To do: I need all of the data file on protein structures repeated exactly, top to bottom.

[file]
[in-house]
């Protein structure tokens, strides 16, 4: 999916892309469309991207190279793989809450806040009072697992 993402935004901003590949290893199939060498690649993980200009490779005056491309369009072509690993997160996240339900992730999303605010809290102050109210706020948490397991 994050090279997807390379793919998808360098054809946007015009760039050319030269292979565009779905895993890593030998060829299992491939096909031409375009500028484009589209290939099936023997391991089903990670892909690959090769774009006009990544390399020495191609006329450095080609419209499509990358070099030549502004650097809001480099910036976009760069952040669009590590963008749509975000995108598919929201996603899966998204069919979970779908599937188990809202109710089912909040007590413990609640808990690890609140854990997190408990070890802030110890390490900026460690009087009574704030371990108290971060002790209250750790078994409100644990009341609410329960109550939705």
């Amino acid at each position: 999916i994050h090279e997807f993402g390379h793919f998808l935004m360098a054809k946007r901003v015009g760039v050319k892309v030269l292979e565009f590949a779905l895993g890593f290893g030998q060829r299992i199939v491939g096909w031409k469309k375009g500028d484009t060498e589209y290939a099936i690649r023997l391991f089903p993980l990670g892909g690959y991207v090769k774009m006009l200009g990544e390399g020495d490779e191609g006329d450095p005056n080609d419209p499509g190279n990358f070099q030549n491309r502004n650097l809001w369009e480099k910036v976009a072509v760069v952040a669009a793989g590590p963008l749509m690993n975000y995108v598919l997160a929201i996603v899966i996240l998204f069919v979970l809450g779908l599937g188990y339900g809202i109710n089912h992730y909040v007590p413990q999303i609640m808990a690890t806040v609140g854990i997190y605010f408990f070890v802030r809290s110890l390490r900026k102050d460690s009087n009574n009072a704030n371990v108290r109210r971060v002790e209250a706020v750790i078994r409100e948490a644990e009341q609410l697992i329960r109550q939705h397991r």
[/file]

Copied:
[in-house]
């Protein structure tokens, strides 16, 4: 999916892309469309991207190279793989809450806040009072697992 993402935004901003590949290893199939060498690649993980200009490779005056491309369009072509690993997160996240339900992730999303605010809290102050109210706020948490397991 994050090279997807390379793919998808360098054809946007015009760039050319030269292979565009779905895993890593030998060829299992491939096909031409375009500028484009589209290939099936023997391991089903990670892909690959090769774009006009990544390399020495191609006329450095080609419209499509990358070099030549502004650097809001480099910036976009760069952040669009590590963008749509975000995108598919929201996603899966998204069919979970779908599937188990809202109710089912909040007590413990609640808990690890609140854990997190408990070890802030110890390490900026460690009087009574704030371990108290971060002790209250750790078994409100644990009341609410329960109550939705």
């Amino acid at each position: 999916i994050h090279e997807f993402g390379h793919f998808l935004m360098a054809k946007r901003v015009g760039v050319k892309v030269l292979e565009f590949a779905l895993g890593f290893g030998q060829r299992i199939v491939g096909w031409k469309k375009g500028d484009t060498e589209y290939a099936i690649r023997l391991f089903p993980l990670g892909g690959y991207v090769k774009m006009l200009g990544e390399g020495d490779e191609g006329d450095p005056n080609d419209p499509g190279n990358f070099q030549n491309r502004n650097l809001w369009e480099k910036v976009a072509v760069v952040a669009a793989g590590p963008l749509m690993n975000y995108v598919l997160a929201i996603v899966i996240l998204f069919v979970l809450g779908l599937g188990y339900g809202i109710n089912h992730y909040v007590p413990q999303i609640m808990a690890t806040v609140g854990i997190y605010f408990f070890v802030r809290s110890l390490r900026k102050d460690s009087n009574n009072a704030n371990v108290r109210r971060v002790e209250a706020v750790i078994r409100e948490a644990e009341q609410l697992i329960r109550q939705h397991r």